Blogging has taken second place to everything else in the past few months. School holidays, return to school, fundraising for Macmillan.
There have been various themes that I’ve been considering for a blog post. In the end I am writing about one of the things I find hard as a parent.
Dearie me, it is hard work at the moment. Susannah doesn’t like to be left alone in any area of the house, except on the rare – and we’re talking blue moon rare – occasion that it suits her or she is distracted enough to forget. She trails up and down the stairs after me and drives me to distraction when she won’t even stay eating her breakfast in the kitchen for the whole 9 seconds it takes to go to the hall and back to retrieve a school book bag, lunch box or whatever else you are chasing your tail sorting out that morning.
Clinginess is so draining. They want to be near you and cuddle you all the time. In some ways that sounds sweet, but it can be suffocating. Sometimes we need a bit of space. I’d like to have a shower on my own. I have personal needs I would rather tend to alone.
It can become a cycle. You know your children need reassurance, but you still push them away to get that bit of space you need. When you try to create space, they cling more. Pushing them away without it being a rejection can become a challenge.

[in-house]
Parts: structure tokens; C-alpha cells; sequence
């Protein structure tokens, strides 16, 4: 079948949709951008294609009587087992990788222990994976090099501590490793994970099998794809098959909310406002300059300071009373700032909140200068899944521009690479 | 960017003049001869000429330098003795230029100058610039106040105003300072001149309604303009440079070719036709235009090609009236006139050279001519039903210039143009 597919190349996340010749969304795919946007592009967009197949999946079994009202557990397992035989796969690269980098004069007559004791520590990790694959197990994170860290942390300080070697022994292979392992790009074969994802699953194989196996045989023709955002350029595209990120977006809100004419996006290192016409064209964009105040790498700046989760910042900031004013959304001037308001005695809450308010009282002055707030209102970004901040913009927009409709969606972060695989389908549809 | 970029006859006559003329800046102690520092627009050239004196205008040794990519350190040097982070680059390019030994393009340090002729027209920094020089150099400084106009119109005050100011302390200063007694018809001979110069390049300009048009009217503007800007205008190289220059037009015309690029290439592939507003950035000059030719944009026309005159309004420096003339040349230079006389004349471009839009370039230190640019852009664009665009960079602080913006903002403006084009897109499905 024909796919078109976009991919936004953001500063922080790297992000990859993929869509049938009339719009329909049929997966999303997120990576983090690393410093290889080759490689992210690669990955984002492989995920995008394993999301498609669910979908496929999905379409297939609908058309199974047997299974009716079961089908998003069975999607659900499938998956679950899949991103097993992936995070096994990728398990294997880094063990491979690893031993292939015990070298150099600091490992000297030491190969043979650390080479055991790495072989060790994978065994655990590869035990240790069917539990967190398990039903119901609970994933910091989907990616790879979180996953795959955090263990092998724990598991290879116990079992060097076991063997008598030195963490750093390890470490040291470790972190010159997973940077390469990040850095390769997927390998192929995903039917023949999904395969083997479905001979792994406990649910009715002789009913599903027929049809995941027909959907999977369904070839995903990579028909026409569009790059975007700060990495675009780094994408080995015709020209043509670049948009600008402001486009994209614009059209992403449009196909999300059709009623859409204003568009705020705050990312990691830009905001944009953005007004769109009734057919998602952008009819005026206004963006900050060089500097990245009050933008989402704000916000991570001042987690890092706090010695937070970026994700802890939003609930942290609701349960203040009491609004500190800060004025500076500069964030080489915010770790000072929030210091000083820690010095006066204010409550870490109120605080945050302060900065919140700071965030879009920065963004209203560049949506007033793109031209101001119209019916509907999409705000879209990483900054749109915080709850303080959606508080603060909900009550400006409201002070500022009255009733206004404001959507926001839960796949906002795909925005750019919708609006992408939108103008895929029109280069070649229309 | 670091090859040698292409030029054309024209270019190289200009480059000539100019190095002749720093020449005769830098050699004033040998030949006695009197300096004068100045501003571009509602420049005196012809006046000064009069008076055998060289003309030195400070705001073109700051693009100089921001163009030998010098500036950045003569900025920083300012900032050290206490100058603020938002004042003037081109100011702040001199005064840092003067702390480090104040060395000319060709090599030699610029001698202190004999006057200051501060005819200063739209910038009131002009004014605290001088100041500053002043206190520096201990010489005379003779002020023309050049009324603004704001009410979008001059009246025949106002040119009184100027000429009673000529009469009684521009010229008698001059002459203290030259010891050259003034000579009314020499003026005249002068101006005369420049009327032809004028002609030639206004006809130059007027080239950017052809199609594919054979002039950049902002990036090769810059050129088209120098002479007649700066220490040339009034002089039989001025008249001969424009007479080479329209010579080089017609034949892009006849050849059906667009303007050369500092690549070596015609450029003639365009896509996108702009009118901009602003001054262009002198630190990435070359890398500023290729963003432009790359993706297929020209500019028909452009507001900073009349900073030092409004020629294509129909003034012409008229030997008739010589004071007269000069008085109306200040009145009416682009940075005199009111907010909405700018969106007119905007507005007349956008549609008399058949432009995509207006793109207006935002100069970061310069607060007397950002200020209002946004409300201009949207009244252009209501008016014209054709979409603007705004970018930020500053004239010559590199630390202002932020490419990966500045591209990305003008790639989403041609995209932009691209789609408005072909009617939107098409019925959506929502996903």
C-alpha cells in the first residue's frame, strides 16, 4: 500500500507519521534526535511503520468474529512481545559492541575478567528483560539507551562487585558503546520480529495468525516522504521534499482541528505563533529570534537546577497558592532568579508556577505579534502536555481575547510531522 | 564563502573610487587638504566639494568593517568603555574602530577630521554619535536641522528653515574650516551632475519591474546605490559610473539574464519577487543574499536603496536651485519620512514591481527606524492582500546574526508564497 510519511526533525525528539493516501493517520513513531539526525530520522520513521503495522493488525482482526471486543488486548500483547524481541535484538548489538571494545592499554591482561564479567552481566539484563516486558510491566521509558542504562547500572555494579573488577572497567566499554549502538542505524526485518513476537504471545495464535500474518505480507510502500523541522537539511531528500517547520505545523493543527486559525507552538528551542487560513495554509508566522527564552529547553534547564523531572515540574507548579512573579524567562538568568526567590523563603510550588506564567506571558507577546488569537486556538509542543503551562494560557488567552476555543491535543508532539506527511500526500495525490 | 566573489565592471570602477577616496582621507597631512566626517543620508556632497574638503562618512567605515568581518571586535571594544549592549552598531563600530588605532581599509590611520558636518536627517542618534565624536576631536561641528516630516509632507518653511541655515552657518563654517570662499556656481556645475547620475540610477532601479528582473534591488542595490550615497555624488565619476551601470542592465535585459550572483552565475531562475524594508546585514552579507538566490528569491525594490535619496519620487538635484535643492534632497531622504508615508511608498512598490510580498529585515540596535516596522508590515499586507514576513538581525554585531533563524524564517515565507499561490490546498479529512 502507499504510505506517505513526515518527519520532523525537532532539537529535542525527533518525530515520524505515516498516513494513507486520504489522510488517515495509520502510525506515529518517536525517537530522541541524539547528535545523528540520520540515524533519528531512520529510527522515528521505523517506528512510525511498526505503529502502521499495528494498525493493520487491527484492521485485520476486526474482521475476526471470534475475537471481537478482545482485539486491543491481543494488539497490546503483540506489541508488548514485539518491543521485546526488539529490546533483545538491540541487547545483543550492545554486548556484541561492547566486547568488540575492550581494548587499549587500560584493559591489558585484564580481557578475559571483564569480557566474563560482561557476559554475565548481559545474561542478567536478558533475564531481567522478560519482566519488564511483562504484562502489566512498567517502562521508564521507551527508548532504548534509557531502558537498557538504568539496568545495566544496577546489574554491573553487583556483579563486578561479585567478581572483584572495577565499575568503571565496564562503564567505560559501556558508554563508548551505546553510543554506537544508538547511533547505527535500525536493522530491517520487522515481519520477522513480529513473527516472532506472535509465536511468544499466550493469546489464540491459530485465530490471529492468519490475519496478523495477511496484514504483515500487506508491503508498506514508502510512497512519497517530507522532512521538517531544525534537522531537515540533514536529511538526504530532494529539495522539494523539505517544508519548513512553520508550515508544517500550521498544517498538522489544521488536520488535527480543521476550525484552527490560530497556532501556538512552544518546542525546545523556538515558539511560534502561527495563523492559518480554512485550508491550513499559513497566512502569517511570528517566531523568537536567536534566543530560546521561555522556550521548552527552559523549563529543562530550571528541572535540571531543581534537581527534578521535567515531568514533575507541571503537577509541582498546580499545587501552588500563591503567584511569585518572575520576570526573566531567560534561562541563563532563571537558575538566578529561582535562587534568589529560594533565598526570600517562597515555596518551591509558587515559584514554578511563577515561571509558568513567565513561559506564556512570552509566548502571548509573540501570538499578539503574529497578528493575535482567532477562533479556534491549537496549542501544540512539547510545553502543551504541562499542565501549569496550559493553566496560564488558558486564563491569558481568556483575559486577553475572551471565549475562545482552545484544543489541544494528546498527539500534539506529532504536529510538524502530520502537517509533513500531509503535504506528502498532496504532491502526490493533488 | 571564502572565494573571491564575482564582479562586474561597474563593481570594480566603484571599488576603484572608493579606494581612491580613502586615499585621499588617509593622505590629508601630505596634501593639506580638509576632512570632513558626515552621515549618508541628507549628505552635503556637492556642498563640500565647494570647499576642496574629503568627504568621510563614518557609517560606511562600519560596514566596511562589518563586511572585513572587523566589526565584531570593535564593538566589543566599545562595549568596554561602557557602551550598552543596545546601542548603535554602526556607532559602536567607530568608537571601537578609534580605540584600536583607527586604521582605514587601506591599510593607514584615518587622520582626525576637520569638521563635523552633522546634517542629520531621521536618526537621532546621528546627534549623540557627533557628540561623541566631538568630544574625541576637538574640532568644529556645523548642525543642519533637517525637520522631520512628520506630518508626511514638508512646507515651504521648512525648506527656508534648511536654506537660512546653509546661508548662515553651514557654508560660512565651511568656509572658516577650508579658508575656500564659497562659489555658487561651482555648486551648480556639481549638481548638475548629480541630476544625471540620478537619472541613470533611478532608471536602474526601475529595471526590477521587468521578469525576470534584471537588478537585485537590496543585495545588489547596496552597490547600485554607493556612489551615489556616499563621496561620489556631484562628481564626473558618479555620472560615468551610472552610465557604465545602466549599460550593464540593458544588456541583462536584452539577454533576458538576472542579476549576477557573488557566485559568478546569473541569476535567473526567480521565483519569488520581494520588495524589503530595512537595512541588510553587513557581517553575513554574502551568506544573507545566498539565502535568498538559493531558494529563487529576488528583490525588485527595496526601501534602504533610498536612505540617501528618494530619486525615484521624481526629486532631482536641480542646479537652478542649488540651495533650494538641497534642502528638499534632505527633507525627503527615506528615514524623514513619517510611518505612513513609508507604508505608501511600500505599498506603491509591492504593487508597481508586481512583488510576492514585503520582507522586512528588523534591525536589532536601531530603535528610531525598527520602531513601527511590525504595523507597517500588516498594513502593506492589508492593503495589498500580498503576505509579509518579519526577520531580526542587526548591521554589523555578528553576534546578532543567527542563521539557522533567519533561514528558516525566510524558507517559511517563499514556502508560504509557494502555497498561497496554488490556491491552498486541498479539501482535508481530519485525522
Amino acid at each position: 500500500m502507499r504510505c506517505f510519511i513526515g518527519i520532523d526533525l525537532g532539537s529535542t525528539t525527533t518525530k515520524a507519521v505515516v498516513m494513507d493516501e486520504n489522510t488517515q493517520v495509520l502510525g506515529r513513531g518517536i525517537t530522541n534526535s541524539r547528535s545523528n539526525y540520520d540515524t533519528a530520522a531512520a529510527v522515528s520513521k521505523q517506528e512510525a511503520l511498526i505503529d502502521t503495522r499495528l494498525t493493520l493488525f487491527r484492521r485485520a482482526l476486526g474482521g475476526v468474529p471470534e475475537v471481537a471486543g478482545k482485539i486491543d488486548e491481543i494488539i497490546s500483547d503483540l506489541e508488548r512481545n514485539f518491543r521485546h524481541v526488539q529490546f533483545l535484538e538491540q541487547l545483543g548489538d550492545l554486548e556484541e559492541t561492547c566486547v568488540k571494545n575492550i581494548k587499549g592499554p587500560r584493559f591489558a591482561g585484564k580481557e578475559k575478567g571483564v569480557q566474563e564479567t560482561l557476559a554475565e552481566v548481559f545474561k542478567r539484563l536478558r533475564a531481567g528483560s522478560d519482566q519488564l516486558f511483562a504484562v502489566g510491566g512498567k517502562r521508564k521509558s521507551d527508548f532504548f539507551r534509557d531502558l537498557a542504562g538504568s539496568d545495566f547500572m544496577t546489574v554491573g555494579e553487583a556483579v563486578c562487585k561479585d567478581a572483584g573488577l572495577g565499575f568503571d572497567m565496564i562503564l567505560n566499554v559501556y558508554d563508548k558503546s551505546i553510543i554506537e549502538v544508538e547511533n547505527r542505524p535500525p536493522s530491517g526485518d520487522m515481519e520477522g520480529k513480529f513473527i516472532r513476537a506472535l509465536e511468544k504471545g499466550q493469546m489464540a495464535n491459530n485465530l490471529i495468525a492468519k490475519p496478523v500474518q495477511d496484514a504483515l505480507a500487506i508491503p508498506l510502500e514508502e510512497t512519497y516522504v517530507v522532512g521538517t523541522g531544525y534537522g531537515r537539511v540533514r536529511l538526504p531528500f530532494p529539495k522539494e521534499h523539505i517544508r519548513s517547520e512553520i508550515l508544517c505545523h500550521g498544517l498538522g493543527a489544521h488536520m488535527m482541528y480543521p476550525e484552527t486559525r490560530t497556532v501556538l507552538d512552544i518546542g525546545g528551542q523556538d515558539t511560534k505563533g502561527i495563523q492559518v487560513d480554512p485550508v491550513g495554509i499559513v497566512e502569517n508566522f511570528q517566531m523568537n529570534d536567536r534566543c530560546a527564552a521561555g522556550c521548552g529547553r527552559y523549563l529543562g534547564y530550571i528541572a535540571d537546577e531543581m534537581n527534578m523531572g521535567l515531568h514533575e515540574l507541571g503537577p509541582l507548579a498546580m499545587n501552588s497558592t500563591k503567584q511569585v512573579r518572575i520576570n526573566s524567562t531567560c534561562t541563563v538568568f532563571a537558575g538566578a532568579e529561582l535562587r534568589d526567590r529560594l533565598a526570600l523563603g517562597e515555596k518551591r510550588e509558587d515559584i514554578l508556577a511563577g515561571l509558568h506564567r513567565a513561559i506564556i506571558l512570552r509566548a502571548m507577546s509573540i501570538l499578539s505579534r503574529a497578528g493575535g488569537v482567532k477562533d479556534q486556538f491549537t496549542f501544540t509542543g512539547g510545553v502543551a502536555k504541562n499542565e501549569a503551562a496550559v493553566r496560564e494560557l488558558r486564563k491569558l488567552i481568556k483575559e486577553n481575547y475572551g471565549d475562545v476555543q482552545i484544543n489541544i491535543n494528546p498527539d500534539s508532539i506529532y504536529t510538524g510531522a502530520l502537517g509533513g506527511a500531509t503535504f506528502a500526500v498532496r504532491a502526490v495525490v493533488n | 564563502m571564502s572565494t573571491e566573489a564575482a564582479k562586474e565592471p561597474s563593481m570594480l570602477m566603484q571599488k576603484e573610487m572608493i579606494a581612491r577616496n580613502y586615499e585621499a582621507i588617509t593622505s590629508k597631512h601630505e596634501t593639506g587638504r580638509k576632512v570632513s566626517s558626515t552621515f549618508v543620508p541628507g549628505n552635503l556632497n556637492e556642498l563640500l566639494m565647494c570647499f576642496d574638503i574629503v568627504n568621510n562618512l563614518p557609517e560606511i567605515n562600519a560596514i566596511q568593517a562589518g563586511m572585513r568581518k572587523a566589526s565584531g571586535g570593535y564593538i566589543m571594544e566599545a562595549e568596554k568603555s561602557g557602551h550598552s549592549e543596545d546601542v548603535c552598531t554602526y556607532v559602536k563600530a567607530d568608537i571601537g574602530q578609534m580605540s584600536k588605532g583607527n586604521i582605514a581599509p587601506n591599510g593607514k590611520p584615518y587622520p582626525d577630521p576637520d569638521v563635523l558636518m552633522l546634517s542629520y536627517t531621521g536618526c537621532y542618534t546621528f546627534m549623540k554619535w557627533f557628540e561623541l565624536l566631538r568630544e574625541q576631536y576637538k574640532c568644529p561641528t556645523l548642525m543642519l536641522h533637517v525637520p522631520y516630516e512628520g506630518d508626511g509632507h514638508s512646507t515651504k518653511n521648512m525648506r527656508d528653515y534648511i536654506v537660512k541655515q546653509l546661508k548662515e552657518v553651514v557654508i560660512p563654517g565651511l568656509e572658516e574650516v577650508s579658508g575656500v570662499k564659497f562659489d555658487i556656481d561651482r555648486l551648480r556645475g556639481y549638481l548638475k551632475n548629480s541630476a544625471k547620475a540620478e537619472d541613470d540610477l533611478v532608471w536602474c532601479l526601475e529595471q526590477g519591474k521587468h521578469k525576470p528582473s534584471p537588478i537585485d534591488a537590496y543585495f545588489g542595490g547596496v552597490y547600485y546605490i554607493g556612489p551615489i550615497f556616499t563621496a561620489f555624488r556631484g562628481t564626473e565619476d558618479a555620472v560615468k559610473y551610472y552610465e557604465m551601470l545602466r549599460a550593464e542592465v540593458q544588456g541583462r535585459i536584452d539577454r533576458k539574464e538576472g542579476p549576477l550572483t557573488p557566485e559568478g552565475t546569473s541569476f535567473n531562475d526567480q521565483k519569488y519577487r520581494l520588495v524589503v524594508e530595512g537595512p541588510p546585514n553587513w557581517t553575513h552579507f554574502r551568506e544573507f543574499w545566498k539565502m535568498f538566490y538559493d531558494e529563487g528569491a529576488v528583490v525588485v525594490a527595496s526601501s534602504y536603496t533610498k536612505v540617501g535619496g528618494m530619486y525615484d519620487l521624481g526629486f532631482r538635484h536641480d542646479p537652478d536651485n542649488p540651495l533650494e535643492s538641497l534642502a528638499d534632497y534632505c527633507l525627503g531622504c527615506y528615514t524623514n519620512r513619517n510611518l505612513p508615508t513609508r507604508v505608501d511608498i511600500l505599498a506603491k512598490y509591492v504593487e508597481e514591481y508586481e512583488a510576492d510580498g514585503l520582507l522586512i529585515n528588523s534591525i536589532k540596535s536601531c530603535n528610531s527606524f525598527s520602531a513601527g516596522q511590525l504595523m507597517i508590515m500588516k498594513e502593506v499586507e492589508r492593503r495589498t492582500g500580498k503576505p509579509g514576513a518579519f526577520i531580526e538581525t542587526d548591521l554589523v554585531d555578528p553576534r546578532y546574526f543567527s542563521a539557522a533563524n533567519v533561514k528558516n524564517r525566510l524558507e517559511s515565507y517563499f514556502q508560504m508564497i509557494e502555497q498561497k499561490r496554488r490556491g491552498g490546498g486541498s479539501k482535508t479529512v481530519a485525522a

Susannah is four and you expect her to be more independent. She was doing her own buttons at the age of two, and capable of entertaining herself for sustained periods.
On the other hand, she is only four. A lot has happened in her short life, and she has had joining Reception year at school to contend with. I know really it is only a phase. Come teenage years I’ll be mourning the loss of cuddles.
What’s more, I am well aware that if a bit of clinginess is all you have to worry about, then you have a lot going for you. I was at the Macmillan Cancer Voices conference at the weekend. There you learn what hardships some parents bear and you know there are some truly terrible awful things that some families have to go through. Being told your child has a cancer they are unlikely to recover from for example. It is hard to imagine worse.
On a note of hope though, one mother I met who had gone through this experience was there with her daughter who had been so poorly (who doctors did not expect to live). That same daughter is now in her thirties and campaigning for support for survivors of childhood cancer. She may have long term health issues as a result of what she went through as a child, but she is very much alive and kicking, and her mother also here to tell the tale.
So, newly humbled I’ll try again to accept that my physical presence is needed. I’ll do my best not to push away. I’ll try and make the most of every cuddle. I can’t promise not to find clinginess suffocating from time to time, but I’ll try to do my best, which I guess is all that any parent can do when it comes down to it.